7 Lesser-Known Ways to Find Freelance Design Jobs

We’ve all been there. One week you have too much work to handle; the next you’re short of work and in the midst of a freelance drought. When it comes to times like these, it’s crucial to have a source of potential freelance openings. By keeping a list to hand of places to find freelance work, you stand a much greater chance of reducing gaps and inconsistencies when it comes to your design schedule.

There are a vast number of freelance job boards, pitching sites, and project briefs out there. The issue is the larger examples of these are extremely competitive, often driving down prices and reducing your chance of success down to almost nil. In this article, we are going to list seven of the lesser-known sites and ways to find high-quality freelance design jobs.


1. YunoJuno

YunoJuno is a site allowing freelancers to respond to real briefs. Employers can shortlist you for a project based on work and experience shown on your profile. At that point you have full control. You can confirm availability and negotiate your day rate as you desire. You’re then able to chat directly with the employer and work out further details.


The dashboard keeps all your current and upcoming jobs stored in a calendar so you don’t have to worry about scheduling and overlapping projects. YunoJuno also does all your invoicing and ensures payments are made within 14 days. This allows you to focus less on the admin and more on the design work and client management.


2. Cold emailing

Don’t underestimate the power of cold emails. By writing up an effective template and customising it to each recipient, you can be advertising your skillset directly to the people who need it most. Throughout 2015-16, almost all of my clients were obtained by reaching out to companies and agencies which looked to align with my skillset. I offered to conduct a paid test project and proceeded from there.

Be very selective with companies you email. Make it super easy for them to reply by suggesting a first step if they are interested. Most importantly of all, spend a lot of time and effort on your template. Keep it concise and make it stand out – steer away from the typical sales pitch and generic language.


3. We Work Remotely

A great site for straight-up simple freelancing leads – without any signing up or applications – is We Work Remotely. It’s as easy to use as any job board you’ll find on the web. Simply browse by category and read briefs you think may be of interest. You can then email the company contact directly.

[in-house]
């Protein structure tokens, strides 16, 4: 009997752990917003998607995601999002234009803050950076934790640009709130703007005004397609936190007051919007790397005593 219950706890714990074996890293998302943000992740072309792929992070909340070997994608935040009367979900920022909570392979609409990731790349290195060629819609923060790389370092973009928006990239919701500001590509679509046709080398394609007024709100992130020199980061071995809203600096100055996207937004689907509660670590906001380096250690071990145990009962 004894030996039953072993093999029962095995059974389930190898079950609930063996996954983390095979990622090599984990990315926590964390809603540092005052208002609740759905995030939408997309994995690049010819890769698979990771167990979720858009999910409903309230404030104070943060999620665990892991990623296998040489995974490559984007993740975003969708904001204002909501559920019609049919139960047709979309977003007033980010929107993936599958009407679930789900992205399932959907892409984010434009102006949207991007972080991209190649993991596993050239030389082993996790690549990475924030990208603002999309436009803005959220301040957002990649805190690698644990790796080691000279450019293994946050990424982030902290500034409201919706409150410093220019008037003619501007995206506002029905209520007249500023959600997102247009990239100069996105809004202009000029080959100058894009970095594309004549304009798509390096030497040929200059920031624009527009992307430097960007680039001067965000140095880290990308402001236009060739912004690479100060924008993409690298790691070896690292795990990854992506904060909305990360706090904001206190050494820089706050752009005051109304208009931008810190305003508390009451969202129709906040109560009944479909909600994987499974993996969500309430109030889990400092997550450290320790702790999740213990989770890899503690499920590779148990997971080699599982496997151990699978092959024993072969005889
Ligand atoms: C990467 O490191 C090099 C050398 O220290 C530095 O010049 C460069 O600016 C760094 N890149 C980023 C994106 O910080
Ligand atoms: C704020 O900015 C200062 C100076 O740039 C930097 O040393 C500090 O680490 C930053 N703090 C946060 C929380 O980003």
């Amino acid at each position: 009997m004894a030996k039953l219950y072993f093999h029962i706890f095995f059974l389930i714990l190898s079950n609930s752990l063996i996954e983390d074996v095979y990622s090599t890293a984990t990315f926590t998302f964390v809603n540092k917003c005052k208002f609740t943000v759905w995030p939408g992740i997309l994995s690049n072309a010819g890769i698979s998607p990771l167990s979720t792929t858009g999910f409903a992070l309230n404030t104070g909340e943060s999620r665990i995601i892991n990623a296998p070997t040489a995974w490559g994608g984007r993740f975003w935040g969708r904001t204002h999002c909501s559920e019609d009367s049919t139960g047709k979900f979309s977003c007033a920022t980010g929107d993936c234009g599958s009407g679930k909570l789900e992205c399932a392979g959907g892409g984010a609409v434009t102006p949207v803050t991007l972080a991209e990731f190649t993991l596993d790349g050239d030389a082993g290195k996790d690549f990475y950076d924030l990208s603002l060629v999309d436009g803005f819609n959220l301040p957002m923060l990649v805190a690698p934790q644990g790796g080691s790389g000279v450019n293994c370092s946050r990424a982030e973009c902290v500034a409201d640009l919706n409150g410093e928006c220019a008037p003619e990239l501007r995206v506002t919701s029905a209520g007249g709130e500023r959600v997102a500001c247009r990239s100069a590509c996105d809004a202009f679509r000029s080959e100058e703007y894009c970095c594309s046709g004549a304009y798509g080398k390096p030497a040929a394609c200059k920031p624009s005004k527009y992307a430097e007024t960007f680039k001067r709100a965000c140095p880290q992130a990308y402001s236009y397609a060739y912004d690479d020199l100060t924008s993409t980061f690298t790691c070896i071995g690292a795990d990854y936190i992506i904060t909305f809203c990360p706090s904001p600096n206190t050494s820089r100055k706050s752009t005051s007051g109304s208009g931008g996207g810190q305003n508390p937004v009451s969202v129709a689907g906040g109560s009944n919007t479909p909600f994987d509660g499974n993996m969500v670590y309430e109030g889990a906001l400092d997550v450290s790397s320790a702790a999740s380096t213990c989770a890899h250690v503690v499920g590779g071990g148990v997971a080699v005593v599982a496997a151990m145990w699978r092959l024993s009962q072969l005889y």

There are many freelance/remote projects posted every week on We Work Remotely. Many of these are really high quality and present some of the better paid, more interesting leads available.


4. Blogging

Whether it’s guest posting on a design blog, starting your own website, or simply posting to Medium, blogging is a perfect way to attract freelance design jobs. In each article you can write a few lines about yourself in the author bio section. This is your very own ad spot which will potentially be served to thousands upon tens of thousands of people. Not only are you promoting your services, you are highlighting your knowledge of design through writing. In an industry where it’s sometimes difficult to ascertain skill level, this is a great way for potential employers and clients to realise your high level of knowledge.

Source: Unsplash

Once you’ve got a few articles out there, try and keep it up on a consistent basis – even if it’s just once a month. You’ll notice an increase in traffic to your portfolio and a greater number of leads over time.


5. AngelList Remote Jobs

For anything from full-time remote, to freelance projects, AngelList’s selection is vast. They are super easy to apply to with just a click of a button. The pay bracket is outlined up front and it only takes a few minutes to apply to a long list of these openings.


Ensure your AngelList profile is up to date and highlights your experience, knowledge, and best work. This is one of the better sites in terms of getting your profile out there to a large number of companies.


6. Sharing surplus job leads

Source: Startup Stock Photos

During times where you have surplus work, it’s a really good idea to pass these leads onto a similarly-skilled designer in your network. When they are in a similar position, it’s more than likely they will recommend you to the prospective client. It works both ways and is a great way to help someone else out while stabalising your flow of work.



Crew is an exclusive network of freelancers. If accepted, you’ll have access to range of the highest quality project briefs. This includes companies like Apple, Dropbox, and Google, just to name a few.


Crew is operated by the same parent company as both Dribbble and We Work Remotely. It exercises its dominance in the market by attracting some of the finest and most exciting projects around. It’s a platform with high acceptance criteria and a waiting list, but certainly worth a try if you feel confident in your portfolio.

Give this article or some of these sites a bookmark. Next time you’re looking for work it will be extremely helpful. You’ll have a list built up with potential job leads and some under-utilised techniques for bringing in new projects.